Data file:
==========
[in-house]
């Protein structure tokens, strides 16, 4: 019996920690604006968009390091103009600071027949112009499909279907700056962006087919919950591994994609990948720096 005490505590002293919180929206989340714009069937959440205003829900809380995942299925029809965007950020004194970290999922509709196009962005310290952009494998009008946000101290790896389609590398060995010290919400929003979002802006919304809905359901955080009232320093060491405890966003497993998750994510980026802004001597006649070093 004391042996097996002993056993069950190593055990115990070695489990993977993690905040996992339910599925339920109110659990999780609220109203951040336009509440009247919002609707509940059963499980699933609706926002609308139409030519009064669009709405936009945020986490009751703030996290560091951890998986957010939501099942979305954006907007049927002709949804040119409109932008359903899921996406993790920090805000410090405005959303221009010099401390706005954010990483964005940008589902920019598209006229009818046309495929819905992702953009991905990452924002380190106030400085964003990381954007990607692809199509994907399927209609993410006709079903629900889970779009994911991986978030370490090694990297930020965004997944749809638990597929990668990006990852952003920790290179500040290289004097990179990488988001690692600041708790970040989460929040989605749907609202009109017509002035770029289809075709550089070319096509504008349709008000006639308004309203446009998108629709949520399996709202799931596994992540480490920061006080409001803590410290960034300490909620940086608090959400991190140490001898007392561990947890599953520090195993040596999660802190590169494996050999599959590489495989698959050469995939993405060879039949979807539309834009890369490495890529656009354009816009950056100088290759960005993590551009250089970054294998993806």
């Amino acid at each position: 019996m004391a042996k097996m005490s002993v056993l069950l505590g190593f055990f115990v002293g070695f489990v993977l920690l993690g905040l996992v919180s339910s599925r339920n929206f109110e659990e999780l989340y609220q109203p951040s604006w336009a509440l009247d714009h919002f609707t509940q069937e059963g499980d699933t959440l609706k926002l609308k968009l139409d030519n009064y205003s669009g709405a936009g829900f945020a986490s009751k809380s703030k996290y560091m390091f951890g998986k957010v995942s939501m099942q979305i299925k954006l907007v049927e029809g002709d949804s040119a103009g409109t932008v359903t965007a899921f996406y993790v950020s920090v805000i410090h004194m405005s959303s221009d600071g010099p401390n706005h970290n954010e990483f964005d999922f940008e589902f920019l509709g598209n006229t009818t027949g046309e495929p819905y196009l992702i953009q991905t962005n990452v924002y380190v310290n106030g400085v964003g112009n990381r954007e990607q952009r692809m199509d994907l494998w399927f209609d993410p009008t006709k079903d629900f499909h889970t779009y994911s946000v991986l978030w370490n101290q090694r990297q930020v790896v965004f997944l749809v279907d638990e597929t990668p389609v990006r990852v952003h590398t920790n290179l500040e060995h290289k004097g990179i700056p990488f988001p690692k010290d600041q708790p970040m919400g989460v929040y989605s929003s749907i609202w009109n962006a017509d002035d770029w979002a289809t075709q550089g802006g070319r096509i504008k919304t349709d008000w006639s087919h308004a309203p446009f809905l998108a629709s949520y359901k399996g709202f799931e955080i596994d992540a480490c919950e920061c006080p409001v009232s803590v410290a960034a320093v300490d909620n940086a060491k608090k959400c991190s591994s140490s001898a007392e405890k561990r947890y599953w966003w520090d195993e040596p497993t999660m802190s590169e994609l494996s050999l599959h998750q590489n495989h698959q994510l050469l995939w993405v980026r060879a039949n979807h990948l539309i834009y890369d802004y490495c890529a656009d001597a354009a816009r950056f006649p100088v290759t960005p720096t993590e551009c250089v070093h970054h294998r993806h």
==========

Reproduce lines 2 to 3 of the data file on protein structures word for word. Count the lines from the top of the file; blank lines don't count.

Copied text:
């Protein structure tokens, strides 16, 4: 019996920690604006968009390091103009600071027949112009499909279907700056962006087919919950591994994609990948720096 005490505590002293919180929206989340714009069937959440205003829900809380995942299925029809965007950020004194970290999922509709196009962005310290952009494998009008946000101290790896389609590398060995010290919400929003979002802006919304809905359901955080009232320093060491405890966003497993998750994510980026802004001597006649070093 004391042996097996002993056993069950190593055990115990070695489990993977993690905040996992339910599925339920109110659990999780609220109203951040336009509440009247919002609707509940059963499980699933609706926002609308139409030519009064669009709405936009945020986490009751703030996290560091951890998986957010939501099942979305954006907007049927002709949804040119409109932008359903899921996406993790920090805000410090405005959303221009010099401390706005954010990483964005940008589902920019598209006229009818046309495929819905992702953009991905990452924002380190106030400085964003990381954007990607692809199509994907399927209609993410006709079903629900889970779009994911991986978030370490090694990297930020965004997944749809638990597929990668990006990852952003920790290179500040290289004097990179990488988001690692600041708790970040989460929040989605749907609202009109017509002035770029289809075709550089070319096509504008349709008000006639308004309203446009998108629709949520399996709202799931596994992540480490920061006080409001803590410290960034300490909620940086608090959400991190140490001898007392561990947890599953520090195993040596999660802190590169494996050999599959590489495989698959050469995939993405060879039949979807539309834009890369490495890529656009354009816009950056100088290759960005993590551009250089970054294998993806």
């Amino acid at each position: 019996m004391a042996k097996m005490s002993v056993l069950l505590g190593f055990f115990v002293g070695f489990v993977l920690l993690g905040l996992v919180s339910s599925r339920n929206f109110e659990e999780l989340y609220q109203p951040s604006w336009a509440l009247d714009h919002f609707t509940q069937e059963g499980d699933t959440l609706k926002l609308k968009l139409d030519n009064y205003s669009g709405a936009g829900f945020a986490s009751k809380s703030k996290y560091m390091f951890g998986k957010v995942s939501m099942q979305i299925k954006l907007v049927e029809g002709d949804s040119a103009g409109t932008v359903t965007a899921f996406y993790v950020s920090v805000i410090h004194m405005s959303s221009d600071g010099p401390n706005h970290n954010e990483f964005d999922f940008e589902f920019l509709g598209n006229t009818t027949g046309e495929p819905y196009l992702i953009q991905t962005n990452v924002y380190v310290n106030g400085v964003g112009n990381r954007e990607q952009r692809m199509d994907l494998w399927f209609d993410p009008t006709k079903d629900f499909h889970t779009y994911s946000v991986l978030w370490n101290q090694r990297q930020v790896v965004f997944l749809v279907d638990e597929t990668p389609v990006r990852v952003h590398t920790n290179l500040e060995h290289k004097g990179i700056p990488f988001p690692k010290d600041q708790p970040m919400g989460v929040y989605s929003s749907i609202w009109n962006a017509d002035d770029w979002a289809t075709q550089g802006g070319r096509i504008k919304t349709d008000w006639s087919h308004a309203p446009f809905l998108a629709s949520y359901k399996g709202f799931e955080i596994d992540a480490c919950e920061c006080p409001v009232s803590v410290a960034a320093v300490d909620n940086a060491k608090k959400c991190s591994s140490s001898a007392e405890k561990r947890y599953w966003w520090d195993e040596p497993t999660m802190s590169e994609l494996s050999l599959h998750q590489n495989h698959q994510l050469l995939w993405v980026r060879a039949n979807h990948l539309i834009y890369d802004y490495c890529a656009d001597a354009a816009r950056f006649p100088v290759t960005p720096t993590e551009c250089v070093h970054h294998r993806h």